House conservatives move to force impeachment vote for IRS chief

IRS Commissioner John Koskinen listens to a question from the press after speaking during a luncheon at the National Press Club March 24, 2016 in Washington, D.C.

Story highlights

  • The debate stems from the probe into whether the IRS improperly targeted conservative groups
  • House GOP members are divided on whether or not Koskinen should be impeached

Washington (CNN)Conservative House Republicans pressed a resolution Tuesday that forces a House vote to impeach IRS Commissioner John Koskinen.

Louisiana GOP Rep. John Fleming‎ went to the House floor and notified members that he intended to call up a so-called "privileged resolution." Under House rules, the body has to take action on the measure within two legislative days and it's likely leaders will wait until Thursday to act on the matter.
    Fleming, who is running in a crowded field for the Senate, told reporters at a forum with other House conservatives on Tuesday that Americans have become frustrated with his own party "because they unwilling or unable to hold high-level officials accountable for their actions‎."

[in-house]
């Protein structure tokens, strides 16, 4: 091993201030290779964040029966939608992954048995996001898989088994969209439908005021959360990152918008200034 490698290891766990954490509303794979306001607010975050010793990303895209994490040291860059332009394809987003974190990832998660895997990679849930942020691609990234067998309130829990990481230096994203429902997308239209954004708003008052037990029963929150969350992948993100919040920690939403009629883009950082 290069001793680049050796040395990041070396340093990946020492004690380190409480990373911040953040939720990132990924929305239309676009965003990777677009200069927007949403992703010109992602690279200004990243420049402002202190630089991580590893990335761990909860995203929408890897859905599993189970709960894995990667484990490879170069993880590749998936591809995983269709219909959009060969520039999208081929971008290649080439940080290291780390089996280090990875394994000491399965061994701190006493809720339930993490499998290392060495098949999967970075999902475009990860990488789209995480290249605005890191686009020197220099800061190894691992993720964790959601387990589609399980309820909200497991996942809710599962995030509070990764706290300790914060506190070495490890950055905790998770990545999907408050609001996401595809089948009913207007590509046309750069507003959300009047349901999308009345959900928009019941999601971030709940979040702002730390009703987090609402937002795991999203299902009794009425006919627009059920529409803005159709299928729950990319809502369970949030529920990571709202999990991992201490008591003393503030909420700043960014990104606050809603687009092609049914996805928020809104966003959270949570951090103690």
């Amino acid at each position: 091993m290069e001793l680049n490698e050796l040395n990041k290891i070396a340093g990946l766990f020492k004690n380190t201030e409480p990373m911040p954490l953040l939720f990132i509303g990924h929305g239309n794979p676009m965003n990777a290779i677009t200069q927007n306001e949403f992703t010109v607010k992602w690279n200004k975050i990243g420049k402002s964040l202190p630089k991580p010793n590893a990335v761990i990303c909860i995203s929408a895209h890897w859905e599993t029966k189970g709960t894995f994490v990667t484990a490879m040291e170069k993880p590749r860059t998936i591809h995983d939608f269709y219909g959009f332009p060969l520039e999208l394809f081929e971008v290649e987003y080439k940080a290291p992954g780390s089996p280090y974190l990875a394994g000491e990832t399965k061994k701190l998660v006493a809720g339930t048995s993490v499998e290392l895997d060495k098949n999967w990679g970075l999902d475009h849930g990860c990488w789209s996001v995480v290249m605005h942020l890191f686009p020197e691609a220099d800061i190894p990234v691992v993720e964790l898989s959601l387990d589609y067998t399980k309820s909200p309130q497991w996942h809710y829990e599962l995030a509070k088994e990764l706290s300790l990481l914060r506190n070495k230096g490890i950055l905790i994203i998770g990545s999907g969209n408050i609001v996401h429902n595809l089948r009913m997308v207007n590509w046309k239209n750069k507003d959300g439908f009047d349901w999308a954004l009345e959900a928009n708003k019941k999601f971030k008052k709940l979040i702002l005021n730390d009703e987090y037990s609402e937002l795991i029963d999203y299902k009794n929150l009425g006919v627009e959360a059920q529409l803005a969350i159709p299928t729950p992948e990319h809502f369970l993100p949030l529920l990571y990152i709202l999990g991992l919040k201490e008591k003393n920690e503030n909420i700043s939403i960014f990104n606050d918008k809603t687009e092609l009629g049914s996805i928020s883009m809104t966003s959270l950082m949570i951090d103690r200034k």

House GOP members are divided on whether or not Koskinen should be impeached. Some believe it would set a bad precedent since he was not at the agency at the time time allegations surfaced that some IRS officials targeted tea party and conservative groups.
    Many prefer that any impeachment proceeding should first go through the House Judiciary Committee, the panel with jurisdiction over accusations of wrongdoing by government executives.
    But many House Freedom Caucus members say Koskinen deserves to lose his job because he headed the agency when materials requested by Congress on the investigation were destroyed.
    House Speaker Paul Ryan already scheduled a meeting with all House Republicans for Thursday morning to discuss the issue.
    If the GOP-led House does pass the resolution, it's unlikely the Senate will take up the issue. Senate Majority Leader Mitch McConnell is eager to wrap up business on a legislative package to fund government agencies and Zika efforts and let members go home and campaign ahead of the fall election.